It's a little after seven and the boys are still in bed. That's unusual for them. Normally, they're up at the crack of dawn to try to get some play time in before school. But it's dark and rainy and I'm sure their beds seem even more cozy than usual. Soon I'll have to wake them or we'll be late. I wonder what we'll talk about at breakfast this morning. Will you be talking to your children about Newtown this morning?

Friday, December 7, 2012

Precipice Interview

      Something really exciting happened this fall. My writing was published for the first time. Precipice is a wonderful anthology of memoirs and short fiction from the editors at Write On Edge.


     As a part of her series of interviews of Precipice writers, the fabulous blogger/writer AmyBeth Inverness interviewed yours truly! You can check it out here.
     You can buy Precipice in paperback or Kindle versions at Amazon. It is also available in nearly every other electronic format from Smashwords. Precipice would be a great holiday gift for the reader in your life!

Tuesday, December 4, 2012

Adventures in Pink



                   I went to Target's toy department on a strange and difficult mission. I strode past the action figures and the Matchbox cars. I ignored the Pokemon cards and the latest version of Battleship. I didn't even slow down at the Legos. After ten years of buying toys for male children, I found myself amid the Pepto-Bismol pink display of Barbie dolls.
                   Every year, my husband's employer sponsors a giving tree and we always take a tag or two. I'm the one who does most of the gift shopping and Dan thought it might be fun for me to pick out a toy for a girl for a change. Dan was right. It was a nice change to pick out a gift for a girl. I just wish she hadn't requested Barbie with her perfect shiny blond hair and impossibly small waist and perky boobs. And then I saw this...

This Barbie doesn't fit in a binder!
 
                   Here was a choice I could live with! Barbie running for office. Barbie with a career and a business suit. She doesn't wait for Ken to bring home the bacon; she goes out and gets it herself! This was a Barbie I could give with a clear conscience. There was only one problem... the gift tag specified a Princess Barbie. I fought off the twinge in my neck when I thought of little girls growing up to expect Prince Charming to save the day.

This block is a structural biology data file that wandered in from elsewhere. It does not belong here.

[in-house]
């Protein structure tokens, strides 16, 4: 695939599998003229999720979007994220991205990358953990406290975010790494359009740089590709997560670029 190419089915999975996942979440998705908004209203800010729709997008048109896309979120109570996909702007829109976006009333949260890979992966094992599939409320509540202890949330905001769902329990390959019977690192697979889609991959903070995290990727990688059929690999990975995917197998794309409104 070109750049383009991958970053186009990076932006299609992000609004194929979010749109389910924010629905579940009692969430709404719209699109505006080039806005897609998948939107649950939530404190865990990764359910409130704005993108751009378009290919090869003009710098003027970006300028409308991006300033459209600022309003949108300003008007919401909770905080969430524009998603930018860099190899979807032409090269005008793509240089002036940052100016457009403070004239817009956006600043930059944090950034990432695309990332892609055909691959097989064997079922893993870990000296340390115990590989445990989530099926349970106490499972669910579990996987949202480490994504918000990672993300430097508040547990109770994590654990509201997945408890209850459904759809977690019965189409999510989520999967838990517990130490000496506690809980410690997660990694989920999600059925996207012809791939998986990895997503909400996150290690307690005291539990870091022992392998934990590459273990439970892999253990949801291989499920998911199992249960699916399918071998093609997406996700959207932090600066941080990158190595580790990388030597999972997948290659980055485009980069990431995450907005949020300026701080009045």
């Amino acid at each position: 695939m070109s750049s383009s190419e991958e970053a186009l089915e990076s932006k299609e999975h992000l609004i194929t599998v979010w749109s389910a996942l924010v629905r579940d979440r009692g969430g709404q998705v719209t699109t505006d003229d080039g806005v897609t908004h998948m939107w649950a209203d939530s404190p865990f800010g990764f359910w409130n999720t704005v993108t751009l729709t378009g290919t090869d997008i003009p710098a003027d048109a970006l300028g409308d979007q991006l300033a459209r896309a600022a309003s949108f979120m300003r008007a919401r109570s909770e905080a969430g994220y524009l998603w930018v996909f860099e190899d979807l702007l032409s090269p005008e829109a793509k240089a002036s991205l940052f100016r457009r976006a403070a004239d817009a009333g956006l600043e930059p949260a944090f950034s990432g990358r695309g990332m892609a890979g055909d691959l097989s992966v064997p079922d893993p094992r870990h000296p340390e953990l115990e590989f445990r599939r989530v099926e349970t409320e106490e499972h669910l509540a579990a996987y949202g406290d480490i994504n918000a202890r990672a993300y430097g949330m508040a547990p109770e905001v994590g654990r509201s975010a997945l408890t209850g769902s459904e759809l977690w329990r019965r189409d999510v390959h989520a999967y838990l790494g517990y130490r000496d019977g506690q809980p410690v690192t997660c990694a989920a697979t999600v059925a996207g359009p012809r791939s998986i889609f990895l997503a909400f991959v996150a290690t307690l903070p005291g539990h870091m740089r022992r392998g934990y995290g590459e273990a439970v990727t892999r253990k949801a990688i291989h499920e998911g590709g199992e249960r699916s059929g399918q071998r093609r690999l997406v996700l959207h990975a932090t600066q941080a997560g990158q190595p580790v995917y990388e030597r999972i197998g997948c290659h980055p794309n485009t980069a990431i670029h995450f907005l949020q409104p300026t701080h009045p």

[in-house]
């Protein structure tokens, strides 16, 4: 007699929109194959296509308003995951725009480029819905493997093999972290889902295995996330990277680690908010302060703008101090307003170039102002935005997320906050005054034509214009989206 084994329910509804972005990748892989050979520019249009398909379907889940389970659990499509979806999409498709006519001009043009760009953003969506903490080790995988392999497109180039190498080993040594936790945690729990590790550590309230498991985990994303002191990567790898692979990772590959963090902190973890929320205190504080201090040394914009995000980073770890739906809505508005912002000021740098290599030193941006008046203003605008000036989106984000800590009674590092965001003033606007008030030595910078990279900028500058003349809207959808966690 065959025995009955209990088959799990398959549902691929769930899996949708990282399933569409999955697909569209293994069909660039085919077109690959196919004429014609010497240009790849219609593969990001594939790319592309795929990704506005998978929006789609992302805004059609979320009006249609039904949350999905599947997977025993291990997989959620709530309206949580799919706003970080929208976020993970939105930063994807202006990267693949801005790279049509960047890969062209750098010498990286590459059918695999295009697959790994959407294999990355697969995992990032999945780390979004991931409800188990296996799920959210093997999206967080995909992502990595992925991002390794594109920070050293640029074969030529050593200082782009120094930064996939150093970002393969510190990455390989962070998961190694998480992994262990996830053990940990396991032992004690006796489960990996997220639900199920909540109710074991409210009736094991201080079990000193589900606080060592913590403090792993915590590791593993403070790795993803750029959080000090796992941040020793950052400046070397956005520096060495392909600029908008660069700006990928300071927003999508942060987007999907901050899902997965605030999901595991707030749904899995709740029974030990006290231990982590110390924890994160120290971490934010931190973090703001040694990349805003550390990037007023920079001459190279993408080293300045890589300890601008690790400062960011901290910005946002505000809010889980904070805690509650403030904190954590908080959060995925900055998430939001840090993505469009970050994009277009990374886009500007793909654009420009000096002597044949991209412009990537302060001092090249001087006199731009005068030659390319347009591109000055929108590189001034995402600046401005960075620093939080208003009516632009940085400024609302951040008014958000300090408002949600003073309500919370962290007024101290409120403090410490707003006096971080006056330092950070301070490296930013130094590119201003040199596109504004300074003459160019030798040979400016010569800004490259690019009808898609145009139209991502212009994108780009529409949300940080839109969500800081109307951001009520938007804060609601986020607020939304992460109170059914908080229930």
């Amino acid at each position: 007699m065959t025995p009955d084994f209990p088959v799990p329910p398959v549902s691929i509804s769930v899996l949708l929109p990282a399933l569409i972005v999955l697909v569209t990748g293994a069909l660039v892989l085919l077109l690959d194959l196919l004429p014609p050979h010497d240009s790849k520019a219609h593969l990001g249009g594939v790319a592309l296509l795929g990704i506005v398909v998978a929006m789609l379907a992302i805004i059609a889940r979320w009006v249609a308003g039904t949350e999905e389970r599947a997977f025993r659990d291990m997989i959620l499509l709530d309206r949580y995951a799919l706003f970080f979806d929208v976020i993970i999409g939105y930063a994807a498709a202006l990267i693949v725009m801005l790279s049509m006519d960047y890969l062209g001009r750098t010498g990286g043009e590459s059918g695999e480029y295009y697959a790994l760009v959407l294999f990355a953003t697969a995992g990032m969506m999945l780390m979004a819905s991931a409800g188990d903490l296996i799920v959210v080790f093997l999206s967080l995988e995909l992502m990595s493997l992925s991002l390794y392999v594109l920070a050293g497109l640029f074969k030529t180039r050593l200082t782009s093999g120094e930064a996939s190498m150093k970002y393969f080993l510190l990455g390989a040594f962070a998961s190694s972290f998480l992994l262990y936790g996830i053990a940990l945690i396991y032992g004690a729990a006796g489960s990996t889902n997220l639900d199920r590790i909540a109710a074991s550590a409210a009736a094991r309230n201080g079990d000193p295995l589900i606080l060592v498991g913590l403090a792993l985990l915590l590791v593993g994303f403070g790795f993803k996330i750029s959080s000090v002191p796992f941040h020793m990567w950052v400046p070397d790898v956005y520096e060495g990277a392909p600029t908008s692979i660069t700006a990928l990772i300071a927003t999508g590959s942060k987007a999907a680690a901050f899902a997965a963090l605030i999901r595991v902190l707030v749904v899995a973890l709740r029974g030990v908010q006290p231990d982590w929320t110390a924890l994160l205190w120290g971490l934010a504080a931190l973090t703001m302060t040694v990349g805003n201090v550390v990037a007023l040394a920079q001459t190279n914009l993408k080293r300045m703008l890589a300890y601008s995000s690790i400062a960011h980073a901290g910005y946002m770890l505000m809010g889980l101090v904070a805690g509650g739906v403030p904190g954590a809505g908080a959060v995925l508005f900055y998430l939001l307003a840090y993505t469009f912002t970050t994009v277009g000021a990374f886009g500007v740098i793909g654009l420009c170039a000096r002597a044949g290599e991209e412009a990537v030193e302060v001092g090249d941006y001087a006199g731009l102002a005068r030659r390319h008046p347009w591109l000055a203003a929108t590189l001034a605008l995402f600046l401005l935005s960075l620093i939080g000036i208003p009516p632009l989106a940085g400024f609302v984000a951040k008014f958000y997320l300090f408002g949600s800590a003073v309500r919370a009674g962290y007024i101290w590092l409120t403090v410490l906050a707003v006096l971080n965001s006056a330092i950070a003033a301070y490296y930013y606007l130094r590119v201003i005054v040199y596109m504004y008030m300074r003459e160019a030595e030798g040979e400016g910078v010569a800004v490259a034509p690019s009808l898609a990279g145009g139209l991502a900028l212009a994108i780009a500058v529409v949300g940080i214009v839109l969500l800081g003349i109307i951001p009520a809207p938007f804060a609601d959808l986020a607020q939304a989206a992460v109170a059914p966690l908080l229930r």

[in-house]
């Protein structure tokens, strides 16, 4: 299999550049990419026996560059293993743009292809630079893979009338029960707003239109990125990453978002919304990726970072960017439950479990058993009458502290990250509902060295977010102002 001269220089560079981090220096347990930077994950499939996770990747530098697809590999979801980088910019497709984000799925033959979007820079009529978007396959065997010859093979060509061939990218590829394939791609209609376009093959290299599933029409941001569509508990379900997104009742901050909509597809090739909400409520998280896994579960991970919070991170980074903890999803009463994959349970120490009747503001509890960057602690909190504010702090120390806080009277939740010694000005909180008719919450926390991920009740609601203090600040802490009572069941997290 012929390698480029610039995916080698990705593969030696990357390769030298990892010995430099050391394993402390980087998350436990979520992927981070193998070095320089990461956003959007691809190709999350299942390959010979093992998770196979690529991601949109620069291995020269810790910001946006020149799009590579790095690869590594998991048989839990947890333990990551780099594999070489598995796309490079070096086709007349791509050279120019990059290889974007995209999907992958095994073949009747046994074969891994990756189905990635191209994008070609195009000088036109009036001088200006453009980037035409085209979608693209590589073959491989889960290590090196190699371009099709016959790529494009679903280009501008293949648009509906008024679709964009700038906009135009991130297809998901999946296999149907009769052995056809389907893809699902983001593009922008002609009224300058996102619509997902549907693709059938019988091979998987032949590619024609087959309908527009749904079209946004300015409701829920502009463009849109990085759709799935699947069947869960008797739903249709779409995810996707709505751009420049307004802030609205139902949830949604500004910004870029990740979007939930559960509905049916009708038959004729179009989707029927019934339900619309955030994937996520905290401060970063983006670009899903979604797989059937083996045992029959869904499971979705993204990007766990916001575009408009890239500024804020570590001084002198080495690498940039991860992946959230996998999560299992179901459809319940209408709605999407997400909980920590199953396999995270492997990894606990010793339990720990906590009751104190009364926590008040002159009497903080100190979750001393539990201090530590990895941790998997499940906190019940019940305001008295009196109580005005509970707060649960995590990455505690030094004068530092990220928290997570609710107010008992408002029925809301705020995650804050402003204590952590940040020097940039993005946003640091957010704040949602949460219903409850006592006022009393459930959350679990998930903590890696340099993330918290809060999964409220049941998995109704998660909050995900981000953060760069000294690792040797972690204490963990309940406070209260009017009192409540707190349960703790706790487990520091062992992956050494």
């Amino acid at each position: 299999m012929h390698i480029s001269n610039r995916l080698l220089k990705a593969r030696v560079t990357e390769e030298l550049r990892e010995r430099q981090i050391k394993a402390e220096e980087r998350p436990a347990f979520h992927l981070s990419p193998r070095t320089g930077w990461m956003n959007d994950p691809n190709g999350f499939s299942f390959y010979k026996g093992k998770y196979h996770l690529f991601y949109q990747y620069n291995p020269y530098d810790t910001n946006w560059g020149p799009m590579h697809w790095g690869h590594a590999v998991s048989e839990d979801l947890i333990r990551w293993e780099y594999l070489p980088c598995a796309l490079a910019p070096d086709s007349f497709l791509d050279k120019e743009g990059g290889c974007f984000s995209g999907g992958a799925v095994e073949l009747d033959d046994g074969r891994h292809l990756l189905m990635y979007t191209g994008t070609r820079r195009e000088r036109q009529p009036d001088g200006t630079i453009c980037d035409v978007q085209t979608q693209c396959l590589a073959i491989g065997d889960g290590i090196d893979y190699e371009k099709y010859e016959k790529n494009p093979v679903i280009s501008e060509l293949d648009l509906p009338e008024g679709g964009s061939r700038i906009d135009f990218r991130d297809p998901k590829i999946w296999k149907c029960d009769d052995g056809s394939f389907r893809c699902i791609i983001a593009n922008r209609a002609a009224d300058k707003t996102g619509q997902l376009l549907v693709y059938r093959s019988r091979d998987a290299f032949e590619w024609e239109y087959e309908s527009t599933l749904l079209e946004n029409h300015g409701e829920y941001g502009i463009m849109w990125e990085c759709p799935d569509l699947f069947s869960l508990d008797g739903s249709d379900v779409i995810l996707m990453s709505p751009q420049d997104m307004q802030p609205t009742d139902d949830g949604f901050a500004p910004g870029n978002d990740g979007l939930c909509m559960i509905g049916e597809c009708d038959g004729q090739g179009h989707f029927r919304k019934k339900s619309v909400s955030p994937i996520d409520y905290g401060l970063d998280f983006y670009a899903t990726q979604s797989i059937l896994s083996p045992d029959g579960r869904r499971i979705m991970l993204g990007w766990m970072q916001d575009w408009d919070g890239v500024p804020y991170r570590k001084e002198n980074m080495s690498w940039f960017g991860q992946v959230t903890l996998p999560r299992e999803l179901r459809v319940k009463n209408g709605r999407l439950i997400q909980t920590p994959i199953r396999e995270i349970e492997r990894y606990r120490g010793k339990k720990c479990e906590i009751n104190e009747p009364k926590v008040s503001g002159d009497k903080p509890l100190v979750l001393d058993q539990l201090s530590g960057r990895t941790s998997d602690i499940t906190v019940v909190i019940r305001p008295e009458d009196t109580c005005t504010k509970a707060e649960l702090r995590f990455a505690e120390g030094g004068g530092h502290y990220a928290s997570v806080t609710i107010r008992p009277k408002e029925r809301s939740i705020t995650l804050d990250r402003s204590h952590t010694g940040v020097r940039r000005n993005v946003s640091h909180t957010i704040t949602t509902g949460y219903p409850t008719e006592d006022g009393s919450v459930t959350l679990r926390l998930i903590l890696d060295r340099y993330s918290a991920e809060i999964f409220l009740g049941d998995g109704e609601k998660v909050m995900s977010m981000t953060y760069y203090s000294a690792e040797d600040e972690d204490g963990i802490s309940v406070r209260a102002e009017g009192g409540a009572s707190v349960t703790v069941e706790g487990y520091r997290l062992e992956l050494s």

But I thought about the little girl who would open this present—perhaps the only present she'll get this year. She just wants a Barbie doll, because little girls want Barbie dolls. Just like my little boys want Nerf guns, no matter how much I hate them. Picking out this present isn't about my politics—it isn't about me at all. It's simply about making a little girl smile on Christmas. So I picked up that sparkly pink Barbie and an even pinker car to go with it—I just hope she doesn't let Ken drive.

Friday, November 30, 2012

100 Word Song: Something New

My Blog Can Beat Up Your Blog
  
                   My fiction writing has been put on hold lately because of the wonderful craziness in my life these days. But I couldn't resist linking up with the 100 Word Song this week. Lance has offered us Jimi Hendrix's “Are You Experienced” for inspiration. Mr. Hendrix would have been 70 years old this week. I give you 100 words of Fiction on Friday.

Something New
                   The hike had been a mistake.  She thought she was in shape. But the miles on the elliptical machine had not prepared her for the rocky terrain, the steepness of the trail or the thin air.
                   “It's only a few steps more,” he assured her, pausing as she gasped and stumbled.
                   “There,” he whispered as she reached the summit. “Have you ever seen anything so beautiful?”
                   She drank in the world below and forgot about her blisters and bruises and remembered the meaning of the word breathtaking.
                   “No Sheriff. I've never seen anything at all before.”